Lesley wrote a great blog post on the necessity of educating ourselves on history. This is especially necessary if we are going to make comments and have opinions towards a particular group of people. If we want to work together effectively against social injustice and inequalities, we need to have the proper understanding of what racism means and how it works. People often define racism as stereotypes or prejudice; this is an inaccurate definition. Racism is a structure and a system that is set for the perpetuation of a culture over another based on the belief that one race is superior to another. This is different from prejudice which refers to a set of discriminatory or derogatory attitudes or behaviors based on assumptions stemming from perceptions and beliefs about a particular race. Thus, prejudices from black people can be directed at white people but not racism because of the systemic relationship of power. White people hold this cultural power due to the mindset that they are the superior race that is rooted in colonized thinking that continues to reproduce white privilege. We should not confuse this with acts of violence experienced by whites such as the riots at the hands of black people, while expressions of prejudice directed at white people are never to be condoned, people of color do not have the power to affect white people’s social, economic, political positions and privileges thus black people can be prejudice, but not racist.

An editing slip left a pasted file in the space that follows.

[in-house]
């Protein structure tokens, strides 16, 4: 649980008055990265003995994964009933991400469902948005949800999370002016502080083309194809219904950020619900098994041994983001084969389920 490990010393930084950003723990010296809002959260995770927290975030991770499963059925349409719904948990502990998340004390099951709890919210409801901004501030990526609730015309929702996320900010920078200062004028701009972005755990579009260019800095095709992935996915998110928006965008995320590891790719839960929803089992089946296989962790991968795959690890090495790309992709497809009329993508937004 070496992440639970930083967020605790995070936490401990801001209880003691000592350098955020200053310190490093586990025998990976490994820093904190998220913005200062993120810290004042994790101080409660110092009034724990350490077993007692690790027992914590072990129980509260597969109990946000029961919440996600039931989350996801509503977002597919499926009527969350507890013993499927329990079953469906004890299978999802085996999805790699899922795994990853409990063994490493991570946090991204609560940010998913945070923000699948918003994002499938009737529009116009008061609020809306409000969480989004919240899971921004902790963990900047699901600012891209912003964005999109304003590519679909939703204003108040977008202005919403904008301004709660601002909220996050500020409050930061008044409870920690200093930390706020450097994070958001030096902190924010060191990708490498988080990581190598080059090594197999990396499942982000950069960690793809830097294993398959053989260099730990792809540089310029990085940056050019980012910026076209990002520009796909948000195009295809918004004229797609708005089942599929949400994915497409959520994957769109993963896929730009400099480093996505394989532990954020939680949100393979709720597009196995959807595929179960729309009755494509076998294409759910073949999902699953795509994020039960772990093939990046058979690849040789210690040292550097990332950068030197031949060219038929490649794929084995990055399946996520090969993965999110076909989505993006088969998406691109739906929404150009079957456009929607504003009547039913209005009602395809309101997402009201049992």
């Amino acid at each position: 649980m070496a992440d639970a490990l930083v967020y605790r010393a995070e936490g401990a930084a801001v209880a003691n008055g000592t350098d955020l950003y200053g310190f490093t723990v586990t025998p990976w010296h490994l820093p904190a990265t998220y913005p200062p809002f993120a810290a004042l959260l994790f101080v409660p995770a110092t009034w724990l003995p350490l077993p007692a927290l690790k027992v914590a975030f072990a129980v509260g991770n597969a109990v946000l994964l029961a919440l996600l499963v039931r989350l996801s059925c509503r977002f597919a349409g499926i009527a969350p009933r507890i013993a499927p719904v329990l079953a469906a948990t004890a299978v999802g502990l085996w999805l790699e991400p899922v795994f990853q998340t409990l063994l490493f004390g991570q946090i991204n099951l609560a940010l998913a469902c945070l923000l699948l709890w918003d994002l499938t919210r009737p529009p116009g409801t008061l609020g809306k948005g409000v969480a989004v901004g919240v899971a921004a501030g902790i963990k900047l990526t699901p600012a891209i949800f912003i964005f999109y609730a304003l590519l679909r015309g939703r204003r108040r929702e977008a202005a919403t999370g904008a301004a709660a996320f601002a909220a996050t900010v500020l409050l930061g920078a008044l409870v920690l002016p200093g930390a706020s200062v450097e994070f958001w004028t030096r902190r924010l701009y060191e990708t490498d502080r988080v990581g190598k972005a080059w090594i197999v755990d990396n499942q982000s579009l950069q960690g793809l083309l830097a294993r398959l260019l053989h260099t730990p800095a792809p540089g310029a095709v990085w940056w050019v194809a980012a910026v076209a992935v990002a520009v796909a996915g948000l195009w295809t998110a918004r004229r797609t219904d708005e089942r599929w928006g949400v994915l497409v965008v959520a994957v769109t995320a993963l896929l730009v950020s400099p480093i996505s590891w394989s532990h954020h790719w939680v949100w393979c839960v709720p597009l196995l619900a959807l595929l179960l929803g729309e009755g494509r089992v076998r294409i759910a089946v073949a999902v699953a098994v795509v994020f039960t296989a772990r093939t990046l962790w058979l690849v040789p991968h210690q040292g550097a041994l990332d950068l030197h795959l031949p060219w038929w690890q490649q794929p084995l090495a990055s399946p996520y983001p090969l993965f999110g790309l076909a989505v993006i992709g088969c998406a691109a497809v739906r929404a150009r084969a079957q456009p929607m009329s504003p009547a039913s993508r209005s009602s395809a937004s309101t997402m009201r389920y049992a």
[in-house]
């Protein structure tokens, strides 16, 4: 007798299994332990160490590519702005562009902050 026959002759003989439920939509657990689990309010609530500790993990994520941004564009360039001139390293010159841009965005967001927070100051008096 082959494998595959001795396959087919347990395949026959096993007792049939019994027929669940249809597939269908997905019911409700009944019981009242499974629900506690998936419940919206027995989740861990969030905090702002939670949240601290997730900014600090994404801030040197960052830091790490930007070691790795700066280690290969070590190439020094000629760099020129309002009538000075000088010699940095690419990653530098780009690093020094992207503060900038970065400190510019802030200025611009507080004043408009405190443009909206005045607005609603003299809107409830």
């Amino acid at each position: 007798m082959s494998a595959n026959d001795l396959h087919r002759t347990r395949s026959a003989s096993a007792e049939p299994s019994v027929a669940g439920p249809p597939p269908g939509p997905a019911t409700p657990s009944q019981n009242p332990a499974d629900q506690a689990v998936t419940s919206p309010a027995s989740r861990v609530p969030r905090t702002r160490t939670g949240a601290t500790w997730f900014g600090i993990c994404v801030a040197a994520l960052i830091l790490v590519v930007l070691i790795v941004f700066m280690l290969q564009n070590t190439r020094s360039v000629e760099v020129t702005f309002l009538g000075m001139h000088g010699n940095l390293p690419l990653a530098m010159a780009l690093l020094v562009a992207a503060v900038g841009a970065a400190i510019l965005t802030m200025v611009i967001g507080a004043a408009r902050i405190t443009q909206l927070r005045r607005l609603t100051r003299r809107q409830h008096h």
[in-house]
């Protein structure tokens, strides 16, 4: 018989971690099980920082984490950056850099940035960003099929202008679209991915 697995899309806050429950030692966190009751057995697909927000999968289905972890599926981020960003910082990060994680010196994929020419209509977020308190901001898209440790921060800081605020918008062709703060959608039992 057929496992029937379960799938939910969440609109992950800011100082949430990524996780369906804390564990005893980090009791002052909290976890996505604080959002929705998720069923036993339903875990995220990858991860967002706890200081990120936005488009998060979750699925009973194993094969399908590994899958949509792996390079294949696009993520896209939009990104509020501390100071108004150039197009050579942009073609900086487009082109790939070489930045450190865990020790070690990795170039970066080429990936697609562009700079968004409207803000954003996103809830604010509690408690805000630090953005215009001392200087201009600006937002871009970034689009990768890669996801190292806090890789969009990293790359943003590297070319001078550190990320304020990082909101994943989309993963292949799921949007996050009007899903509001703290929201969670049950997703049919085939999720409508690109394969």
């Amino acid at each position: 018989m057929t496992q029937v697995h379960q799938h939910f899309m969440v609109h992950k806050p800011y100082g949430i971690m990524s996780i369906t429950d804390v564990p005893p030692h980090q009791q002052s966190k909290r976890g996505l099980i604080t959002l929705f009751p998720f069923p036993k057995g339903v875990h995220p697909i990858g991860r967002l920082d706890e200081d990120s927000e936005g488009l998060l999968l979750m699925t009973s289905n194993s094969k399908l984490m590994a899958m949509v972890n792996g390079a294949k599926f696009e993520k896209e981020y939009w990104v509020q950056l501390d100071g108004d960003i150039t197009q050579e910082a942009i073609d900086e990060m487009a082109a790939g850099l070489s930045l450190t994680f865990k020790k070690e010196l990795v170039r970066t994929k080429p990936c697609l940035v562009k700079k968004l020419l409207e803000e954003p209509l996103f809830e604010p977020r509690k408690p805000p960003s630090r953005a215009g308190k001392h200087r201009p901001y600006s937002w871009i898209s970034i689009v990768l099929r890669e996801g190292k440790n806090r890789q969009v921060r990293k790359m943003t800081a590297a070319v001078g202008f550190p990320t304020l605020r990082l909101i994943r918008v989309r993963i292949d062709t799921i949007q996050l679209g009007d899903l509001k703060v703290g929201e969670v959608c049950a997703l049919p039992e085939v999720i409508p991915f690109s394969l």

When white people try to flip the script and called black people racist it is an inaccurate and it is a ploy to ignore the fundamental question of who holds more power and privilege. I do not want to get into a debate about which country faces the worst case of racism, but it originated in America when the colonizers brought the slaves to Virginia in 1619 thus the DNA of racism is embedded in the heart of this country; they lynched people of color back then and they are still lynching us in 2020. For those of who say slavery started with the people of Israel in the book of Exodus— you are right to an extent. Yes, they were oppressed, and they endured hardships under the Egyptian task masters, but Egyptian slavery does not hold a candle to African American slavery. The Israelite slaves were not being lynched, raped nor castrated like African Americans were. Also, the Holocaust was horrific and I am in no shape, form or fashion trying to diminish that event but African American slavery went for 400 years whereas what happened with the Jews happened for a short period of time (1939-1941) not to mention they were allowed to go back to their country and rebuild which is why they are wealthy today and have their own nation; blacks did not get this opportunity hence we are economically struggling today and in 2020 we are still being oppressed. When blacks did try to return back to Africa under the leadership of Marcus Garvey they were brought back to the United States because of their economic potential. Many would say that slavery is slavery regardless of who experienced it, but those who do not have to deal with the negative after affects of slavery are the main ones that would say such asinine statements. To date, there has yet to be a reformation of the negative view of African Americans worldwide. All other cultures do not have to deal with the harsh and extreme prejudice based on the color of their skin as people of color do. Until African Americans are seen in a more positive light and other cultures refuse to look at African Americans through typical and cultural stereotypes racism and prejudice will continue to further divide us all.